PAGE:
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Sierra LaMar: Anatomy of a Search Day 85

Sheriff's deputies recent visit to the Find Sierra Search Center provided a morale boost to the search volunteers! But would it bring us closer to finding Sierra?

Things have changed tremendously since Sierra LaMar disappeared on March 16.

The green hills have given way to California gold, hikers and mountain bikers are more aware of the real risk of stumbling upon pot farms protected with booby traps and armed guards, and an effervescent teenage cheerleader may be reduced to remains.

The search volunteers got a major morale boost this past weekend. Sheriff’s deputies visited the search center to provide a series of specialized trainings. Their objectives were to ensure the safety of search volunteers, provide updated information on field evidence and give an overview of the Sheriff’s water search efforts.

Sierra’s volunteers received training on how to spot and what to do in the event that they stumbled upon a marijuana grove. The Sheriff's dive team described the methodology and hazards inherent in the ongoing reservoir searches and a representative from the coroner’s office outlined a grim new reality.

Given recent developments in and around Morgan Hill, this turned out to be a timely convergence.

It’s not easy to search for a missing child. That’s why we don’t let children under 18-years of age participate in our field searches. Back in March our volunteers were enthusiastic and hopeful amateurs. Today, more than three-months later, they are seasoned veterans.

They're no longer on trash detail, tagging every gum wrapper and discarded cigarette butt that crosses their path. Many have embarked upon a dozen or more searches.

They come to the Find Sierra Search Center grimly determined to resolve this case. They realize in their hearts and minds that the chances of finding Sierra awaiting rescue have diminished tremendously. Instead, they are looking for something else.

Pot Farms 101

Marijuana, or pot, is the most frequently used illicit drug in America. The majority of domestically-grown pot is grown on California public lands. The proliferation of medical marijuana in California seems to have emboldened those who cultivate the crop. Instead of locating their farms in remote and inaccessible areas as was done in the past, pot farms are popping up much closer to populated communities.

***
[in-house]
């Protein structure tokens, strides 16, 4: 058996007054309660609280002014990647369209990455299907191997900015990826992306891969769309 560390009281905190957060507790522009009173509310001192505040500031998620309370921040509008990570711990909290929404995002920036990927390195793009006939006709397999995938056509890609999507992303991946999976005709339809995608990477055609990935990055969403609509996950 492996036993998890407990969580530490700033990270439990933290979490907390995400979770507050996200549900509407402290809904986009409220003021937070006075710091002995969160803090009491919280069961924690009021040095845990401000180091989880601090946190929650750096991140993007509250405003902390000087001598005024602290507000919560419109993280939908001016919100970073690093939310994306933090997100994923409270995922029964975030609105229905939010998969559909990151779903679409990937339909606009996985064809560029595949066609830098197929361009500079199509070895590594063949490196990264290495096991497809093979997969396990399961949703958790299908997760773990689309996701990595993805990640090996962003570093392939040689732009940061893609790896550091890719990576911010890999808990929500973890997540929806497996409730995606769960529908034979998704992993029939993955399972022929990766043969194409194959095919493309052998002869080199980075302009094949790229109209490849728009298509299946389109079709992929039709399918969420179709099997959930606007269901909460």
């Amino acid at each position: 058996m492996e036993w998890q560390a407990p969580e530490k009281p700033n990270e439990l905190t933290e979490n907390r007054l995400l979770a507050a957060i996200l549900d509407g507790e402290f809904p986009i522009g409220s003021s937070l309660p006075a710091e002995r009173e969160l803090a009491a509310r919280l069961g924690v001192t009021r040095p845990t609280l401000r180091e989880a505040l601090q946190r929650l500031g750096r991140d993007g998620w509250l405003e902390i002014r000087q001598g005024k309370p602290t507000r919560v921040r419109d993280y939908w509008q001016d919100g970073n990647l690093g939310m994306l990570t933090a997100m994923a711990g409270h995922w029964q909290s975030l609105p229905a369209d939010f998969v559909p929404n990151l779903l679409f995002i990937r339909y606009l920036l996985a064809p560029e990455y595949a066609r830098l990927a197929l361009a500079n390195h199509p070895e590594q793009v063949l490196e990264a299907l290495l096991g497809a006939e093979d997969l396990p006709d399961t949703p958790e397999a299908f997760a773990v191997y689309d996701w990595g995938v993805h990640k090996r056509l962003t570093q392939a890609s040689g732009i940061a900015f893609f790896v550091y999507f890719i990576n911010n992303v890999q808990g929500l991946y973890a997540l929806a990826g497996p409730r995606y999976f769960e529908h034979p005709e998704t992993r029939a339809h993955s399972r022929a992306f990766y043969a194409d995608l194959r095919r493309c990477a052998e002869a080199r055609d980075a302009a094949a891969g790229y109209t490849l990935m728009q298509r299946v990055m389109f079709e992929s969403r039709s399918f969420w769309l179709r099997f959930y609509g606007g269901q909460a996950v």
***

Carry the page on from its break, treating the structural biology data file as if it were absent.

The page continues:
Since the sale of pot is so lucrative, growers take extreme measures to protect their crops, including booby traps and armed shootouts as was . This endangers hikers, picnickers, mountain bikers or anybody else who happens upon one of these illegal enterprises.

The 74-search volunteers that showed up last Saturday were given a crash course on Pot Farms 101. Signs of cultivation include litter such as food packaging, beer cans and empty containers of fertilizers or insecticide. 

Well-worn human trails, cultivation supplies, check dams that act as reservoirs and black plastic irrigation pipes are also red flags that you may be encroaching upon a pot farm.

Search volunteers now know that they are to stop, take careful note and leave the area if they happen upon a pot farm. They will mark the location on a map, describe their observations of the area or any people or vehicles involved, note the date and time and then notify law enforcement.

Sometimes we all need to be reminded that we have the singular mission of finding Sierra.

Water Searches

Dive team members explained the methodology and hazards inherent in water searches. There is nothing glamorous about this work. The hazards are formidable as they trek in black water for any signs of a little girl. They get tangled in fishing lines and ropes. They stumble over old appliances, tires, even discarded cars.

Deputies explained how one diver will spot a point at one end of a rope while another diver holding the other end of the rope will circle an ever-decreasing circumference until they meet.

The fact that divers have covered 60-70 bodies of water, some more than once, under these tedious and treacherous conditions, is a testament to their tenacity.

The presentation from the coroner’s office was excruciating for many of our team members. A crash course in the recognition of human remains became a reality check for those clinging to the hope of locating Sierra alive.

We now know what a body would look like at this point in time. We now understand life, and death from new perspectives. We now realize that hope can take many forms. We now understand commitment to a greater cause in the context of a new reality. 

This post is contributed by a community member. The views expressed in this blog are those of the author and do not necessarily reflect those of Patch Media Corporation. Everyone is welcome to submit a post to Patch. If you'd like to post a blog, go here to get started.

Daniel Anderson August 20, 2012 at 02:27 AM
It always saddening when a search for a missing child lasts this long. Not only do the parents have to deal with the anguish of their loss, but they also have to deal with the lack of closure. I do not live there and therefore cannot participate in the search, but my prayers are with you.

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